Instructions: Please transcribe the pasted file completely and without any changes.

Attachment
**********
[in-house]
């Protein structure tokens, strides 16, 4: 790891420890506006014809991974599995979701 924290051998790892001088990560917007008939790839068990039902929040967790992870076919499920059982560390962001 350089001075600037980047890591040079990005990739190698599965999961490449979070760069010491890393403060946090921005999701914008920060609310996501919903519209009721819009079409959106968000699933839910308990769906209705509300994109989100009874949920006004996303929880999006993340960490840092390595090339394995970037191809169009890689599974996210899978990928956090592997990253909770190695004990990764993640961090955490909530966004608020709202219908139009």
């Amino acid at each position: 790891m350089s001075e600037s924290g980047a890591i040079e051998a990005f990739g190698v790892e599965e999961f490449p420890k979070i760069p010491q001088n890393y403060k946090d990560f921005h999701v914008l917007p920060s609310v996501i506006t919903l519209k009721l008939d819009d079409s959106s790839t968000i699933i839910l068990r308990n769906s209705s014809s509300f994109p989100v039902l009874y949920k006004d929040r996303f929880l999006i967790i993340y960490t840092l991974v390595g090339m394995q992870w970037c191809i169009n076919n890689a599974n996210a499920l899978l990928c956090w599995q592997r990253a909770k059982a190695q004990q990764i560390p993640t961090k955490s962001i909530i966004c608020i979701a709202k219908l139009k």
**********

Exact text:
[in-house]
């Protein structure tokens, strides 16, 4: 790891420890506006014809991974599995979701 924290051998790892001088990560917007008939790839068990039902929040967790992870076919499920059982560390962001 350089001075600037980047890591040079990005990739190698599965999961490449979070760069010491890393403060946090921005999701914008920060609310996501919903519209009721819009079409959106968000699933839910308990769906209705509300994109989100009874949920006004996303929880999006993340960490840092390595090339394995970037191809169009890689599974996210899978990928956090592997990253909770190695004990990764993640961090955490909530966004608020709202219908139009």
């Amino acid at each position: 790891m350089s001075e600037s924290g980047a890591i040079e051998a990005f990739g190698v790892e599965e999961f490449p420890k979070i760069p010491q001088n890393y403060k946090d990560f921005h999701v914008l917007p920060s609310v996501i506006t919903l519209k009721l008939d819009d079409s959106s790839t968000i699933i839910l068990r308990n769906s209705s014809s509300f994109p989100v039902l009874y949920k006004d929040r996303f929880l999006i967790i993340y960490t840092l991974v390595g090339m394995q992870w970037c191809i169009n076919n890689a599974n996210a499920l899978l990928c956090w599995q592997r990253a909770k059982a190695q004990q990764i560390p993640t961090k955490s962001i909530i966004c608020i979701a709202k219908l139009k």